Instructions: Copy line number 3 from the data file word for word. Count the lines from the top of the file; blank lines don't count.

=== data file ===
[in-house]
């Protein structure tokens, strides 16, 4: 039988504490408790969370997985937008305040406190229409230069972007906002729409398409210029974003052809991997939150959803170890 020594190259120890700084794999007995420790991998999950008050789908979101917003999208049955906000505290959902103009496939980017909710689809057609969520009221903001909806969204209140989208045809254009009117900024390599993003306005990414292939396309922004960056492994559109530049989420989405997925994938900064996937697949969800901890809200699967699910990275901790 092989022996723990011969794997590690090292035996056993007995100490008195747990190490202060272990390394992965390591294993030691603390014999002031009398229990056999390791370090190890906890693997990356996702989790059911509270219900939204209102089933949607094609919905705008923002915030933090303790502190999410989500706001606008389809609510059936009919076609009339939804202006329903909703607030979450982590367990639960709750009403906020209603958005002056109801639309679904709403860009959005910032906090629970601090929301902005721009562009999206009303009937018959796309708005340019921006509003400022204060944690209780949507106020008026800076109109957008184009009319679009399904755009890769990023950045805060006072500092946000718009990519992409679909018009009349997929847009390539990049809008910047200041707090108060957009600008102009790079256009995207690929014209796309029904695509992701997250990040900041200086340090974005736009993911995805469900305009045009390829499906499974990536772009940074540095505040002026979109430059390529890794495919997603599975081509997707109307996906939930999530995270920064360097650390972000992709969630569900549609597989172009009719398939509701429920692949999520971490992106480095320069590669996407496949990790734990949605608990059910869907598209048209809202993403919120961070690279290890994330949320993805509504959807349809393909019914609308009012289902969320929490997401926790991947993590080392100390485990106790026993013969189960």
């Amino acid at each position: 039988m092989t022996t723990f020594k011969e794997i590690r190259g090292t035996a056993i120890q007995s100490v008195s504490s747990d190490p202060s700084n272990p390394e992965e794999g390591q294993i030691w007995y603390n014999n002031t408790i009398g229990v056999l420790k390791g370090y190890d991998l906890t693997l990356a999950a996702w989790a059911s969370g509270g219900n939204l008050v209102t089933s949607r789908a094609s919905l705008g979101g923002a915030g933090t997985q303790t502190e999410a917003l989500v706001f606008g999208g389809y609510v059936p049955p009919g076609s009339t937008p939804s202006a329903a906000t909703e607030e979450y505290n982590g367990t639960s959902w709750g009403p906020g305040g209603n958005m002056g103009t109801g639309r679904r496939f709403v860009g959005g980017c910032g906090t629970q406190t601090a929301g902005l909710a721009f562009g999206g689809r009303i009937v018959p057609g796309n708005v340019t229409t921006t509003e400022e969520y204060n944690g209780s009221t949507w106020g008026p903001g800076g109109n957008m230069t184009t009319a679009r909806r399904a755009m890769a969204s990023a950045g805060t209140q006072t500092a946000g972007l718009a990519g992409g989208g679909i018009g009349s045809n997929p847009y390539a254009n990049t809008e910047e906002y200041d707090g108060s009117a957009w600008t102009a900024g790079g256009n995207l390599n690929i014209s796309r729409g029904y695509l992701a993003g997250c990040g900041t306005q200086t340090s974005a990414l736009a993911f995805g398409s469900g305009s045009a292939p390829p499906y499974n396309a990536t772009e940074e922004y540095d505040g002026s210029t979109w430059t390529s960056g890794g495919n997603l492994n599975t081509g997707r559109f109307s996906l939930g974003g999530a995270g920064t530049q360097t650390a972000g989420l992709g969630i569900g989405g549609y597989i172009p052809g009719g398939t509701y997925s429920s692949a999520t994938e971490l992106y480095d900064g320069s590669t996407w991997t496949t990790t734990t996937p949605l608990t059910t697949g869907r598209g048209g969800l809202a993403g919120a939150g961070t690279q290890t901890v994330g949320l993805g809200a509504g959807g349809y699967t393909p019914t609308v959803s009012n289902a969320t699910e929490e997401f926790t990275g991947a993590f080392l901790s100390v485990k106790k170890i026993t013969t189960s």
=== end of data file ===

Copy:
């Amino acid at each position: 039988m092989t022996t723990f020594k011969e794997i590690r190259g090292t035996a056993i120890q007995s100490v008195s504490s747990d190490p202060s700084n272990p390394e992965e794999g390591q294993i030691w007995y603390n014999n002031t408790i009398g229990v056999l420790k390791g370090y190890d991998l906890t693997l990356a999950a996702w989790a059911s969370g509270g219900n939204l008050v209102t089933s949607r789908a094609s919905l705008g979101g923002a915030g933090t997985q303790t502190e999410a917003l989500v706001f606008g999208g389809y609510v059936p049955p009919g076609s009339t937008p939804s202006a329903a906000t909703e607030e979450y505290n982590g367990t639960s959902w709750g009403p906020g305040g209603n958005m002056g103009t109801g639309r679904r496939f709403v860009g959005g980017c910032g906090t629970q406190t601090a929301g902005l909710a721009f562009g999206g689809r009303i009937v018959p057609g796309n708005v340019t229409t921006t509003e400022e969520y204060n944690g209780s009221t949507w106020g008026p903001g800076g109109n957008m230069t184009t009319a679009r909806r399904a755009m890769a969204s990023a950045g805060t209140q006072t500092a946000g972007l718009a990519g992409g989208g679909i018009g009349s045809n997929p847009y390539a254009n990049t809008e910047e906002y200041d707090g108060s009117a957009w600008t102009a900024g790079g256009n995207l390599n690929i014209s796309r729409g029904y695509l992701a993003g997250c990040g900041t306005q200086t340090s974005a990414l736009a993911f995805g398409s469900g305009s045009a292939p390829p499906y499974n396309a990536t772009e940074e922004y540095d505040g002026s210029t979109w430059t390529s960056g890794g495919n997603l492994n599975t081509g997707r559109f109307s996906l939930g974003g999530a995270g920064t530049q360097t650390a972000g989420l992709g969630i569900g989405g549609y597989i172009p052809g009719g398939t509701y997925s429920s692949a999520t994938e971490l992106y480095d900064g320069s590669t996407w991997t496949t990790t734990t996937p949605l608990t059910t697949g869907r598209g048209g969800l809202a993403g919120a939150g961070t690279q290890t901890v994330g949320l993805g809200a509504g959807g349809y699967t393909p019914t609308v959803s009012n289902a969320t699910e929490e997401f926790t990275g991947a993590f080392l901790s100390v485990k106790k170890i026993t013969t189960s």